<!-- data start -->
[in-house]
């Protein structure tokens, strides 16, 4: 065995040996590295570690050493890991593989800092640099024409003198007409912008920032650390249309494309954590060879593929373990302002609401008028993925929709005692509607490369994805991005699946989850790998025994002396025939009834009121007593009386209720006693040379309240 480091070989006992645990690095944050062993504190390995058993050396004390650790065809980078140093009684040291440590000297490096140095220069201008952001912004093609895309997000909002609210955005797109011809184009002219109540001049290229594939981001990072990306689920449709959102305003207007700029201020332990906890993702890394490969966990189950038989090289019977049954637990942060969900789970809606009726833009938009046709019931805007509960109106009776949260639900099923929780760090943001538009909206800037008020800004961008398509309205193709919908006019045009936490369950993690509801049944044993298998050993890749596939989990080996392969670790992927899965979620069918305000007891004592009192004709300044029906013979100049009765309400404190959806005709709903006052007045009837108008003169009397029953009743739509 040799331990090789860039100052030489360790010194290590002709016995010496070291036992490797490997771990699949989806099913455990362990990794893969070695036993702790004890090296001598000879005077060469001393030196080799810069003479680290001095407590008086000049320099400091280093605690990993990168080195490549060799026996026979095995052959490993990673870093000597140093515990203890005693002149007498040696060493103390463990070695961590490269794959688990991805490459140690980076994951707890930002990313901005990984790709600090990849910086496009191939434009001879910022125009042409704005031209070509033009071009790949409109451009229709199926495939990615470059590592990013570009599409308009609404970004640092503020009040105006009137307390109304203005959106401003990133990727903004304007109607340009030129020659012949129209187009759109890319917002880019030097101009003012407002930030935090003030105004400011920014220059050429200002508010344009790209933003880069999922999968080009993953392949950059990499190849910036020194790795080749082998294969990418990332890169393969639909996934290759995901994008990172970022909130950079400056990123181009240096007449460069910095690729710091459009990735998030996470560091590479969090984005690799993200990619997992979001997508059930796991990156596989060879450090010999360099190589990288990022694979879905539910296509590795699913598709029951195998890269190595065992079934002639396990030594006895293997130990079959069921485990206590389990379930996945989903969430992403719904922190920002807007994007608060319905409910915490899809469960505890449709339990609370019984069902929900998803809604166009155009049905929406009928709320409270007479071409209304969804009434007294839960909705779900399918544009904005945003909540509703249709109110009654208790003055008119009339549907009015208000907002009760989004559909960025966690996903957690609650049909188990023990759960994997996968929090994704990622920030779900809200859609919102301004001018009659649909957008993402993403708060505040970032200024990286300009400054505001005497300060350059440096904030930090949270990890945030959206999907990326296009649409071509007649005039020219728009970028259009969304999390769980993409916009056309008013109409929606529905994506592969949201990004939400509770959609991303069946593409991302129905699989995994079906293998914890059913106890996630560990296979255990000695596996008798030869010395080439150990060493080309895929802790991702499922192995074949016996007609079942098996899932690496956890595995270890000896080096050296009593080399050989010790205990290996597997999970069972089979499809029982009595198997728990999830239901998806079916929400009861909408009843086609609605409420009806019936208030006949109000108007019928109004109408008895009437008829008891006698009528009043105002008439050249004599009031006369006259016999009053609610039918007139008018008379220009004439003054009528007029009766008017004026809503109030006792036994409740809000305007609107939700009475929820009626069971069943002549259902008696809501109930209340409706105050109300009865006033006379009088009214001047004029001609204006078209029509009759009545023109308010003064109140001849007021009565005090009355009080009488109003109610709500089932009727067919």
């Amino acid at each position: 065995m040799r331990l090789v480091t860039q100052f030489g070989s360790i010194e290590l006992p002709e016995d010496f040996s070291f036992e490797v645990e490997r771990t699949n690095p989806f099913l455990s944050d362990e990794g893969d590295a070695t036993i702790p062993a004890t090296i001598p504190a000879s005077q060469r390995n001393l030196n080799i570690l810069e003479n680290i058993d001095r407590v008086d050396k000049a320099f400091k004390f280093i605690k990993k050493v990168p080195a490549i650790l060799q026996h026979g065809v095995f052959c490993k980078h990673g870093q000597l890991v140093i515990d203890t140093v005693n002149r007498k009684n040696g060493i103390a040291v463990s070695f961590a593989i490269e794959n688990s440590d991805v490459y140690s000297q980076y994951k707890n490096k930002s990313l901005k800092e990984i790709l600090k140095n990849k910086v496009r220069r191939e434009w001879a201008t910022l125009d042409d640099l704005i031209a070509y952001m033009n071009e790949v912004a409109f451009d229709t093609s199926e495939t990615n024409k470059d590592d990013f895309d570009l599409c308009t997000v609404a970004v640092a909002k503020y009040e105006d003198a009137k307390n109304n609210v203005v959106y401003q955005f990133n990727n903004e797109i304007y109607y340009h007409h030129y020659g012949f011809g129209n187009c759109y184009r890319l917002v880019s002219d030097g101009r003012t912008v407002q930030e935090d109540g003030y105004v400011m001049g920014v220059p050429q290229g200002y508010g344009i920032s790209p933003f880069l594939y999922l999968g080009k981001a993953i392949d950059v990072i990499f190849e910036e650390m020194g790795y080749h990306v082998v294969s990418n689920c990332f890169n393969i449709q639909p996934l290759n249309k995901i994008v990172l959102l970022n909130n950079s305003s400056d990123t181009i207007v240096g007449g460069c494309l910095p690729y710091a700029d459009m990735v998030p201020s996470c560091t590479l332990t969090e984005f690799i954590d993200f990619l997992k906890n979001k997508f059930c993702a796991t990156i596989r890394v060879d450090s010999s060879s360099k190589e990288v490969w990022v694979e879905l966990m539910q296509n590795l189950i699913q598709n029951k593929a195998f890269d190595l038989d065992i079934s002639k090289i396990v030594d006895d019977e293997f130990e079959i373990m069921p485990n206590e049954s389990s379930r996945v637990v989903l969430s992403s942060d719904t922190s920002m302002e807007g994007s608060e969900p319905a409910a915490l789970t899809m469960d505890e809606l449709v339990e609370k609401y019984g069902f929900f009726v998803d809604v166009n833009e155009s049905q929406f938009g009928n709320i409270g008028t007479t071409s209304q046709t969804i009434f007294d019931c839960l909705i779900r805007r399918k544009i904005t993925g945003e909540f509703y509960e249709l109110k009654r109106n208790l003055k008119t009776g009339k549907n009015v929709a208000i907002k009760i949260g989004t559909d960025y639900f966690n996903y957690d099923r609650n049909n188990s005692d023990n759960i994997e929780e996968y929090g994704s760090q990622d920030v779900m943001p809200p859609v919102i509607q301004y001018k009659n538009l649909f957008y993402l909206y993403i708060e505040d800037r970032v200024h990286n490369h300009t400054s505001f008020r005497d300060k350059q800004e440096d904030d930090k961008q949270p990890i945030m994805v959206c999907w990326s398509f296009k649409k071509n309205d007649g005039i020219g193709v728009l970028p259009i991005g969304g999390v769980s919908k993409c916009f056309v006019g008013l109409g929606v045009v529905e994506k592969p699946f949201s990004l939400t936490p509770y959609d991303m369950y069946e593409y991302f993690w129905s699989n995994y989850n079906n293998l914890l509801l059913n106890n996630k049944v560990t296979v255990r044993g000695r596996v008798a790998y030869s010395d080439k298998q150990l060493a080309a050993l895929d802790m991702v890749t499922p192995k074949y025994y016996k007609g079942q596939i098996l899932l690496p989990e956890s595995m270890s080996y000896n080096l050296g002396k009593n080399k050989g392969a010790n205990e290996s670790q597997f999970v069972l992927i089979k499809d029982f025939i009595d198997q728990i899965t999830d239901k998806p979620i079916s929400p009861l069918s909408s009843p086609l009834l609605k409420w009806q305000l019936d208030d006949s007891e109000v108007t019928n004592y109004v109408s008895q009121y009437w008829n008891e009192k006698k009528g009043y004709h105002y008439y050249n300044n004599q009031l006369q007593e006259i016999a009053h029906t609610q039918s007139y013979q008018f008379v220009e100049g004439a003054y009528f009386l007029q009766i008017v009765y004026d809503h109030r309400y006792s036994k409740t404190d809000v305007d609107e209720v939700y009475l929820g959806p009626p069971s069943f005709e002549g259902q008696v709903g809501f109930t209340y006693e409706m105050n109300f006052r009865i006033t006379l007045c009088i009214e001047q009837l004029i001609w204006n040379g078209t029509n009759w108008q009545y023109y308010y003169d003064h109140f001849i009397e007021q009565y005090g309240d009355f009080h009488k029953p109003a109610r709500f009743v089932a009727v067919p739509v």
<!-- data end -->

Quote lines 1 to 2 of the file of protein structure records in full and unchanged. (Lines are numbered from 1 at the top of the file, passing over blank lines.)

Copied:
[in-house]
């Protein structure tokens, strides 16, 4: 065995040996590295570690050493890991593989800092640099024409003198007409912008920032650390249309494309954590060879593929373990302002609401008028993925929709005692509607490369994805991005699946989850790998025994002396025939009834009121007593009386209720006693040379309240 480091070989006992645990690095944050062993504190390995058993050396004390650790065809980078140093009684040291440590000297490096140095220069201008952001912004093609895309997000909002609210955005797109011809184009002219109540001049290229594939981001990072990306689920449709959102305003207007700029201020332990906890993702890394490969966990189950038989090289019977049954637990942060969900789970809606009726833009938009046709019931805007509960109106009776949260639900099923929780760090943001538009909206800037008020800004961008398509309205193709919908006019045009936490369950993690509801049944044993298998050993890749596939989990080996392969670790992927899965979620069918305000007891004592009192004709300044029906013979100049009765309400404190959806005709709903006052007045009837108008003169009397029953009743739509 040799331990090789860039100052030489360790010194290590002709016995010496070291036992490797490997771990699949989806099913455990362990990794893969070695036993702790004890090296001598000879005077060469001393030196080799810069003479680290001095407590008086000049320099400091280093605690990993990168080195490549060799026996026979095995052959490993990673870093000597140093515990203890005693002149007498040696060493103390463990070695961590490269794959688990991805490459140690980076994951707890930002990313901005990984790709600090990849910086496009191939434009001879910022125009042409704005031209070509033009071009790949409109451009229709199926495939990615470059590592990013570009599409308009609404970004640092503020009040105006009137307390109304203005959106401003990133990727903004304007109607340009030129020659012949129209187009759109890319917002880019030097101009003012407002930030935090003030105004400011920014220059050429200002508010344009790209933003880069999922999968080009993953392949950059990499190849910036020194790795080749082998294969990418990332890169393969639909996934290759995901994008990172970022909130950079400056990123181009240096007449460069910095690729710091459009990735998030996470560091590479969090984005690799993200990619997992979001997508059930796991990156596989060879450090010999360099190589990288990022694979879905539910296509590795699913598709029951195998890269190595065992079934002639396990030594006895293997130990079959069921485990206590389990379930996945989903969430992403719904922190920002807007994007608060319905409910915490899809469960505890449709339990609370019984069902929900998803809604166009155009049905929406009928709320409270007479071409209304969804009434007294839960909705779900399918544009904005945003909540509703249709109110009654208790003055008119009339549907009015208000907002009760989004559909960025966690996903957690609650049909188990023990759960994997996968929090994704990622920030779900809200859609919102301004001018009659649909957008993402993403708060505040970032200024990286300009400054505001005497300060350059440096904030930090949270990890945030959206999907990326296009649409071509007649005039020219728009970028259009969304999390769980993409916009056309008013109409929606529905994506592969949201990004939400509770959609991303069946593409991302129905699989995994079906293998914890059913106890996630560990296979255990000695596996008798030869010395080439150990060493080309895929802790991702499922192995074949016996007609079942098996899932690496956890595995270890000896080096050296009593080399050989010790205990290996597997999970069972089979499809029982009595198997728990999830239901998806079916929400009861909408009843086609609605409420009806019936208030006949109000108007019928109004109408008895009437008829008891006698009528009043105002008439050249004599009031006369006259016999009053609610039918007139008018008379220009004439003054009528007029009766008017004026809503109030006792036994409740809000305007609107939700009475929820009626069971069943002549259902008696809501109930209340409706105050109300009865006033006379009088009214001047004029001609204006078209029509009759009545023109308010003064109140001849007021009565005090009355009080009488109003109610709500089932009727067919």